Finally, brethren, whatsoever things are true, whatsoever things are honest, whatsoever things are just, whatsoever things are pure, whatsoever things are lovely, whatsoever things are of good report; if there be any virtue, and if there be any praise, think on these things. ~Philippians 4:8~

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Monday, February 1, 2010

Mex-Ita

It has been said that necessity is the Mother of invention. For dinner I was making chicken envueltos also called 'flautas', and you absolutely have to have salsa when eating envueltos. Well that, and Mexican rice and refried beans of course. Anyhow, I was out of fresh tomatoes, which I prefer, and upon checking my pantry, I discovered I didn't have any cans of crushed or whole tomatoes to make it with. What's a cook to do? I may have very well discovered a new version of Mexican hot salsa, or hot sauce. I could probably name it MexIta sauce, since it's a mixture of Mexican and Italian flavors. I happened to have different brands of jars of Italian pasta sauces. Now I knew Prego or Ragu just wouldn't do, because they have such a strong 'oregano' or classic spaghetti sauce flavor. I needed something that was more about tomatoes and less about Italian spices. So there I was in the middle of my kitchen reading ingredient labels. I found this one, but I took the picture after I had rinsed out the bottle:


I proceeded to use it by first toasting the dried 'chile de arbol' pods over a skillet, then tossing into boiling water with three large cloves of garlic, cooking until well hydrated and softened. After draining the chiles, I added them with the garlic to the tomato sauce in the blender. You do have to be careful at this stage because suddenly breathing in the fumes can induce an uncomfortable coughing fit! The resulting product was thick and smelled earthy and rustic and just plain delicious. And the color! Oh, what a festive shade of red!



Who would've thought that it works! I really like the texture the tomatoes give the salsa. It's a velvety almost unctuous feel that is hard to describe. It's an intense flavor, different from your traditional hot salsa. It doesn't have the bright, crisp and clean flavors of traditional Mexican sauces. This is something different. A sauce for when you want something a little 'different'. So next time you're fresh out of an ingredient, use and make do with what you have. You just might find that you've discovered a special treat! I'm thinking I may have to do a poor man's copyright on this!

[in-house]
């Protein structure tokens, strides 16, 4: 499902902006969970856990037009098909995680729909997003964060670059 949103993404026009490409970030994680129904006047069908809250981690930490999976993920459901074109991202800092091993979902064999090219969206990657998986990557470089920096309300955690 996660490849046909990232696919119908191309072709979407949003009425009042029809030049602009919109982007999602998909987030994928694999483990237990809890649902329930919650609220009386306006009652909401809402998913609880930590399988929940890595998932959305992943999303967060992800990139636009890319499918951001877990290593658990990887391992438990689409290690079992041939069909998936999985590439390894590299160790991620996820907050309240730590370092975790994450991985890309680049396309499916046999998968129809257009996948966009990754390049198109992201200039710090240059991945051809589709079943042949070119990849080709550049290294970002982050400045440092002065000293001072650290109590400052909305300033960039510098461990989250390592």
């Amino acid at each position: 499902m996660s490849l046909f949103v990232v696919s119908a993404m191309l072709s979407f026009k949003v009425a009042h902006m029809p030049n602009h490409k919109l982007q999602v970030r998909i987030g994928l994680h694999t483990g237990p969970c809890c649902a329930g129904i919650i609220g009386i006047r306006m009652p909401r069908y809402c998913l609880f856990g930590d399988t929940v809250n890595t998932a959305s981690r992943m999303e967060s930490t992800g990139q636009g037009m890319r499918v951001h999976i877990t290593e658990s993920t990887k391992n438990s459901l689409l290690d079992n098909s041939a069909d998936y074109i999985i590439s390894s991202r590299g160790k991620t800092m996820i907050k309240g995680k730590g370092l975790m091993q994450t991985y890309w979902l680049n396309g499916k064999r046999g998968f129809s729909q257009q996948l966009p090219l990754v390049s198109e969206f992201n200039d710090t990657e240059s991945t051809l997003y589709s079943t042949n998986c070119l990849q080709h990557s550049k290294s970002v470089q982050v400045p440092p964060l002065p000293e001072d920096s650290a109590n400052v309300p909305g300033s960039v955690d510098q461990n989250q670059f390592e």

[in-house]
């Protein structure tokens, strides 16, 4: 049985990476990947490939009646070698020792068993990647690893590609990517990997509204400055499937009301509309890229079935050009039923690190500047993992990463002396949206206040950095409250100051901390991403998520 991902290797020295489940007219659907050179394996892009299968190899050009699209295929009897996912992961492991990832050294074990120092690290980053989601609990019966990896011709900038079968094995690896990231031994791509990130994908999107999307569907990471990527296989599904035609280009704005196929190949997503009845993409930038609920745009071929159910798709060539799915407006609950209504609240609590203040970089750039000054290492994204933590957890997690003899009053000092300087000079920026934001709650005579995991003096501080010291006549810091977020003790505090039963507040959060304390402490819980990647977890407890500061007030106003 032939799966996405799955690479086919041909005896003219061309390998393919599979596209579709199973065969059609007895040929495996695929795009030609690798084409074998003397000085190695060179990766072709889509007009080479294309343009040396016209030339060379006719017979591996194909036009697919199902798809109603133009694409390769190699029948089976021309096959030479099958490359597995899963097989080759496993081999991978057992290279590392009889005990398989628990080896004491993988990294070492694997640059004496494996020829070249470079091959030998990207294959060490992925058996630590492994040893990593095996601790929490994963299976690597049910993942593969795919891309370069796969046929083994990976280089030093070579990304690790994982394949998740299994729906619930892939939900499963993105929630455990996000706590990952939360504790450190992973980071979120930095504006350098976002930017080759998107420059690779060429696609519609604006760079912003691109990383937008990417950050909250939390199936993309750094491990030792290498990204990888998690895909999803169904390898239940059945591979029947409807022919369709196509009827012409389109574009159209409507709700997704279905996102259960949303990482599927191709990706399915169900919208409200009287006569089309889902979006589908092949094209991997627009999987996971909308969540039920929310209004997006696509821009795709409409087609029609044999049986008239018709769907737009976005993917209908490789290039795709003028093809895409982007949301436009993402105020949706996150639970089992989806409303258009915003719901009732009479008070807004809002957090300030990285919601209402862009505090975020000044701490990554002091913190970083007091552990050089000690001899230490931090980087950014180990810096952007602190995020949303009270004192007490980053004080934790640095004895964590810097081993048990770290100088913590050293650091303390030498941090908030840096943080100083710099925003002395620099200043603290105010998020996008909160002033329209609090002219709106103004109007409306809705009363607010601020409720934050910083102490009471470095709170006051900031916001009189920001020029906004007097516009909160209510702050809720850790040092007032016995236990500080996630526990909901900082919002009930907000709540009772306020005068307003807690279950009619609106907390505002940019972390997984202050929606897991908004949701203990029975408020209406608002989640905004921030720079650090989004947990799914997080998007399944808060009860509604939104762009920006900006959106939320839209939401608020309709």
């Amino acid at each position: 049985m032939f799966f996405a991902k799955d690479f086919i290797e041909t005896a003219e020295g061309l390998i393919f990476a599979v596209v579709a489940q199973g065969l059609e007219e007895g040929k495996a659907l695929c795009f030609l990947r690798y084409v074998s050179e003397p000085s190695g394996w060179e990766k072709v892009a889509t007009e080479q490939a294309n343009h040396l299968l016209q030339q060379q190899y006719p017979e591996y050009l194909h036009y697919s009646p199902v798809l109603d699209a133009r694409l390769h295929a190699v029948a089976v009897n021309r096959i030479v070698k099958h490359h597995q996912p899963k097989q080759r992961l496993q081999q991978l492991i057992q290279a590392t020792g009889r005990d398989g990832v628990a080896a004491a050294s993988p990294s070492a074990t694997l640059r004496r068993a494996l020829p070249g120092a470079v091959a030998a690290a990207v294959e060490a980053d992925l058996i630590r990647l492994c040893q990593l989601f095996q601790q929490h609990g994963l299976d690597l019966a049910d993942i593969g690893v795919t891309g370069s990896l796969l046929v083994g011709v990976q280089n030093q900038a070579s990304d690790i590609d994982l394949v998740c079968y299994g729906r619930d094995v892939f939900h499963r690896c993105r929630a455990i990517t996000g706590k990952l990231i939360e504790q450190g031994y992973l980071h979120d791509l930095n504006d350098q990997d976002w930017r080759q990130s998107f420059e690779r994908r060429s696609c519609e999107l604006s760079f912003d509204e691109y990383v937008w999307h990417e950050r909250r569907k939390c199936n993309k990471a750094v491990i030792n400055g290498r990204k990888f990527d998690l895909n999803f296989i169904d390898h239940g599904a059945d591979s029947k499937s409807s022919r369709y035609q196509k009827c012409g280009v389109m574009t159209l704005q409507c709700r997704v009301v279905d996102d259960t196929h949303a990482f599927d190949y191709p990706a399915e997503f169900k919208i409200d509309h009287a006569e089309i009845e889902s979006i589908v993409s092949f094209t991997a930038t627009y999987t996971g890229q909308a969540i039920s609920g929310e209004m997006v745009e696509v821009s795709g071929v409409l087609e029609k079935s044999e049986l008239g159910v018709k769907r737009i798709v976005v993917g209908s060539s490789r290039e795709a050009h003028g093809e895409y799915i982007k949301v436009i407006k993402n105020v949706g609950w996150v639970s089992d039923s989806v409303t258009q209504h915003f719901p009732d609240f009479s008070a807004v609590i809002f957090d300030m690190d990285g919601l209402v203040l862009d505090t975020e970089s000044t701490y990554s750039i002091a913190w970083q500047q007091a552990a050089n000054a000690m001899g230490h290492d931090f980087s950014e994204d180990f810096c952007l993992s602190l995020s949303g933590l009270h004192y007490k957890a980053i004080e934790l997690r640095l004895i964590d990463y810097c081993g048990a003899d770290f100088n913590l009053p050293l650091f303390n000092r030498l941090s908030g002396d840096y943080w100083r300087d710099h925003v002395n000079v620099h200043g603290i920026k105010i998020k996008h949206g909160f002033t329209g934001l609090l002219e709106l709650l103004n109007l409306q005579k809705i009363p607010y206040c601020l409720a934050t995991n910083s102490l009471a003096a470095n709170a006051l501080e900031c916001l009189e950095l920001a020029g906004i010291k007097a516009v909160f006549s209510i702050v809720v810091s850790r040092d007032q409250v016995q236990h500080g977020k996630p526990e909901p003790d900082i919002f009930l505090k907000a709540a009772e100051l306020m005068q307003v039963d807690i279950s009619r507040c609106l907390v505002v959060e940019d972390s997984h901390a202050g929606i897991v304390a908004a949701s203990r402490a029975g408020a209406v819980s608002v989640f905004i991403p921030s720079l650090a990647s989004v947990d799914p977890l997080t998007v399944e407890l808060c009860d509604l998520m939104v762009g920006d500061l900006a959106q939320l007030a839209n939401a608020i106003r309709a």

4 comments:

Tufa Girl said...

For a short period of time in the 80's I lived in Connecticut. The only Mexican food was at Taco Bell or some of the local's own. The locals in Connecticut are Italian. Needless to say their hot sauce was either catsup with chili flakes or spaghetti sauce with diced jalapenos. Thankfully a group of us Texans invaded them and brought them real Mexican food with authentic flavors. You have to know what you are doing. You make it look easy, Yaya.

YayaOrchid said...

TufaGirl, you are so right! You have to really be able to identify the 'flavor's you're going for to begin with. And then which ones you don't want. Another thing is that it takes at least a day for the flavors to really meld and intensify. We'll see how it tastes tomorrow! :LOL!

Gloria said...

It looks pretty good. I've never tried that. I bet it tastes good too. Let us know how spicy it is when you try it.

YayaOrchid said...

Hi, Gloria! I'm hoping it will taste even better by tomorrow. It's already very good!

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